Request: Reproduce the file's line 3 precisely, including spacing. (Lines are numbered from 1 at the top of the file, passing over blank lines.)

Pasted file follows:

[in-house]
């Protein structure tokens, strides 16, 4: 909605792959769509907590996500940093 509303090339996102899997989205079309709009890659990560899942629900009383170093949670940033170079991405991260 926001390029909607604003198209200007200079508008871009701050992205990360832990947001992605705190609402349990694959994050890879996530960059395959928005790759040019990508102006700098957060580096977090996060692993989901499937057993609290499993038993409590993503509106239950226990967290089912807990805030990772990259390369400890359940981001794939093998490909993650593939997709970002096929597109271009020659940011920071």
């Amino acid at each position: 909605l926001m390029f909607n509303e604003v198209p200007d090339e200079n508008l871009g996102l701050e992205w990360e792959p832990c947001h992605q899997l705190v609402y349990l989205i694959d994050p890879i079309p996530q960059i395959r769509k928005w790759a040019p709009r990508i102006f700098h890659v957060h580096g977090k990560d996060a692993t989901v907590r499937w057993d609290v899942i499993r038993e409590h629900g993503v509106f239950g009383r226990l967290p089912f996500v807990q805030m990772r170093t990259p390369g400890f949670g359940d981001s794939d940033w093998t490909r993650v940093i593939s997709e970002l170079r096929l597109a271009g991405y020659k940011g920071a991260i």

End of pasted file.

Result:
């Amino acid at each position: 909605l926001m390029f909607n509303e604003v198209p200007d090339e200079n508008l871009g996102l701050e992205w990360e792959p832990c947001h992605q899997l705190v609402y349990l989205i694959d994050p890879i079309p996530q960059i395959r769509k928005w790759a040019p709009r990508i102006f700098h890659v957060h580096g977090k990560d996060a692993t989901v907590r499937w057993d609290v899942i499993r038993e409590h629900g993503v509106f239950g009383r226990l967290p089912f996500v807990q805030m990772r170093t990259p390369g400890f949670g359940d981001s794939d940033w093998t490909r993650v940093i593939s997709e970002l170079r096929l597109a271009g991405y020659k940011g920071a991260i």